Fragile - Helsingfors
Anita Christoffersson - recent work
The metaphor of fabric and the fabric of metaphor are made visible and tangible in the recent work of Anita Christoffersson. Through the language of adjusted ready-mades, of artefacts taken from close family sources replete with poignant histories, flat fabric worn from age and use is layered, folded, unfolded, pinned and arranged to re-present itself, to speak quietly of its renewal and re-identification.
Familiar cloths, from the kitchen, the dining room, the bedroom, and the person, are fragmented and offered up in deceptively simple configurations. Like opaque windows to a near but concealed world, or precious relics, with enigmatic emblems, hung flag-like, creating new relationships with line, structure, colour, proposing ambiguous perspective, they hint at past and current struggles.
The ethereal dominates the visual presentation. White is interspersed with searing (blood?) red in woven line and written word. Muted bands of washed-out colour cast playful glances at the work of masters of modern painting, such as the painterly stripes of Morris Louis or the order and retinal rigor of Bridget Riley. Searching more widely, reverberations are discernible between extreme possible references which range from the devotional 6th Station of The Cross "Veronica wipes The Face" to Arte Povera, and the slashed canvases of Lucio Fontana, or the quietude of Piero Manzoni.
The tear has its place in the iconography in this body of work, and the word itself, "tear", is perhaps an intriguingly and appositely ambiguous word, particularly in English, where the same spelling covers two distinct meanings; one as in the emotionally induced drops of water which fall from the eye, the other as in the act of the pulling apart of a material or the denotation of the product of the act of tearing. It is the second interpretation to which I wish mainly to draw attention in the metaphor of scar-like tears, existing as crudely but methodically dressed wounds from an earlier time. Combining a restrained Constructivist approach with emotive mono-syllabics, virtual ladders of words form literary cadences that speak of an imploring to succeed and the consequential corollary of the confession of shortcomings and human frailties.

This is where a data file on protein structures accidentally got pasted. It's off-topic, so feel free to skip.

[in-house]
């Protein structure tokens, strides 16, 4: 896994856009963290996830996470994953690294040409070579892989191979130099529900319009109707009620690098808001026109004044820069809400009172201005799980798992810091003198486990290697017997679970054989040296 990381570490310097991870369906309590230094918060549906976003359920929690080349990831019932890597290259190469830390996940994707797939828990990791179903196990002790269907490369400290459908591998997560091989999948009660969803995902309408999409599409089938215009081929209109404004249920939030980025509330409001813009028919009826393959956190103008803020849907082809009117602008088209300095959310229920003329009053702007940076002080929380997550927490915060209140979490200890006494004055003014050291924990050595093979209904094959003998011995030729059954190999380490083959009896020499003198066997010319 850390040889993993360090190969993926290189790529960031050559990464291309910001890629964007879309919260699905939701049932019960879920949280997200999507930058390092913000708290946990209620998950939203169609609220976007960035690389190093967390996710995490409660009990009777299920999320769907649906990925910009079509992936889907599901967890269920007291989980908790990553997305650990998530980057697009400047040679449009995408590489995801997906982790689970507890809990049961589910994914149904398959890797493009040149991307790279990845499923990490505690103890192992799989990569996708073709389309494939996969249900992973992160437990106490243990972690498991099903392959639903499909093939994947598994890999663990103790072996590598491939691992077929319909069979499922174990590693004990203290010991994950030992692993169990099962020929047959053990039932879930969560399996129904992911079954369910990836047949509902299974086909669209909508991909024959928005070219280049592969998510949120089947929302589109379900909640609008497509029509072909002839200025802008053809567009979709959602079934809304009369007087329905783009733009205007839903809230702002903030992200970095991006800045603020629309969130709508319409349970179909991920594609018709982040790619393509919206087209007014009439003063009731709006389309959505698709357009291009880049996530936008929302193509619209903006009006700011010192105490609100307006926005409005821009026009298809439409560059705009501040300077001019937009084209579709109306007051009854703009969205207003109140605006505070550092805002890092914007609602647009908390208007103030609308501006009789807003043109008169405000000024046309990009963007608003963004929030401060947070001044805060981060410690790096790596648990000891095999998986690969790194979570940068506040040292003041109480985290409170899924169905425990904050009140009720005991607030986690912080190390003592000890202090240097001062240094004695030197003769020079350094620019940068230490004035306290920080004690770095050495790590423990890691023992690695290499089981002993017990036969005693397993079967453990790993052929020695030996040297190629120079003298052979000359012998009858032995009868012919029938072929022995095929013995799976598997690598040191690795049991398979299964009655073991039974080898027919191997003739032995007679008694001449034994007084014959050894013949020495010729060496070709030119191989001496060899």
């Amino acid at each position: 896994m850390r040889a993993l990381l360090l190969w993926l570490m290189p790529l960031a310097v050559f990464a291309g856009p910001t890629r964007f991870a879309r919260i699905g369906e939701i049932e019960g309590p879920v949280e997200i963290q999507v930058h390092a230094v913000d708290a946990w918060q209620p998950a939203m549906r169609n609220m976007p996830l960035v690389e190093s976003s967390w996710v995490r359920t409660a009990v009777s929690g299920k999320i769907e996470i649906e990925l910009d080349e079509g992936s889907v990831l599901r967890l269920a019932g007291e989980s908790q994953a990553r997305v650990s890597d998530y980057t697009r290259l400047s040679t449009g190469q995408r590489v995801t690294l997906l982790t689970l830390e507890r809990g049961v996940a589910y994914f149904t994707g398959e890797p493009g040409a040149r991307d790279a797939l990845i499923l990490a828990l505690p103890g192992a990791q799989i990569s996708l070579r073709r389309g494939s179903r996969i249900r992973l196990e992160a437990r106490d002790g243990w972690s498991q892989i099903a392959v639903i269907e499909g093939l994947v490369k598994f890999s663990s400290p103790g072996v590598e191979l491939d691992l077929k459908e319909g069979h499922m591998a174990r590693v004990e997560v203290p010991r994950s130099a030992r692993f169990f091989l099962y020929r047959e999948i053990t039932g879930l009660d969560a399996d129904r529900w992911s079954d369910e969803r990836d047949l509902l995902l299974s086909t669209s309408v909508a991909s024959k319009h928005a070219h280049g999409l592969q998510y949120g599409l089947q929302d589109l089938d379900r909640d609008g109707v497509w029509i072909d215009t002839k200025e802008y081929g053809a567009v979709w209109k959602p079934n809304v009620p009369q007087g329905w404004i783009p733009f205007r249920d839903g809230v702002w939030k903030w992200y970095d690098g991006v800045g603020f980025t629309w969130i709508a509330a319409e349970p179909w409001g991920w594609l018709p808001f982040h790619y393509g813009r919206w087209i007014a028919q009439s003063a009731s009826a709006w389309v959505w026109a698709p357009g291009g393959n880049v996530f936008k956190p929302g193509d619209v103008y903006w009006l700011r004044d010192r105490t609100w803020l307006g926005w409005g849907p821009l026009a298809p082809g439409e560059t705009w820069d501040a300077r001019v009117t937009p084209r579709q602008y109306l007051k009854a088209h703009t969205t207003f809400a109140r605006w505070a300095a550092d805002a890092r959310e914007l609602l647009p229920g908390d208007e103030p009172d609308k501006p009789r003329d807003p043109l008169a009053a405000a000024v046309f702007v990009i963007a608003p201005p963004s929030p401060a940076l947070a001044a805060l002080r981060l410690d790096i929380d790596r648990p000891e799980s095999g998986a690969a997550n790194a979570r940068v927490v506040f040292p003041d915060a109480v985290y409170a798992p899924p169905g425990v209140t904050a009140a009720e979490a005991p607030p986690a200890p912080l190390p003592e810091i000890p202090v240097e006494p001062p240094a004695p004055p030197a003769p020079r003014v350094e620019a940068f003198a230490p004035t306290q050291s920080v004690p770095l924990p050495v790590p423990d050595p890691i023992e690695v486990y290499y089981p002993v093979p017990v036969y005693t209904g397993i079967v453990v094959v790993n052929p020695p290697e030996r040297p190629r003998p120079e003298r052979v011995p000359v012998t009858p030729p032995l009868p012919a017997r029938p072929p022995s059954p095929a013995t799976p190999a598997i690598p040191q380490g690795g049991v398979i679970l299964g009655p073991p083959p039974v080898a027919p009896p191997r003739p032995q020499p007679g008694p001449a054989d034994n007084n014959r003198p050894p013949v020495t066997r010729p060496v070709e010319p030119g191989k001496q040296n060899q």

This body of work seeks that which probably all art aspires to achieve, that is to reconcile the irreconcilable. By bringing together diverse fragments of domestic artefacts associated with ordinary, sometimes intimate, daily life and by re-presenting them into an original assemblage of gentle structure of grids and frames, restrained palette overlain with an exquisite sprinkling of carefully chosen words, Christoffersson has convincingly brought into being statements which did not previously exist. Her encoded art, although intensely personal and private, through our collective shared experience, may also touch the wider audience. In embracing that part of the world and experience which is in immediate proximity and in re-arranging objects replete with ordinary-ness and humility, Christoffersson provides a concentration of objects which transcend their provenance and nature, and presents an exhibition which is in full command of both the fabric of its materiality and the metaphors contained therein.
Professor Brian Falconbridge FRBS, June 2002
Goldsmiths College, University of London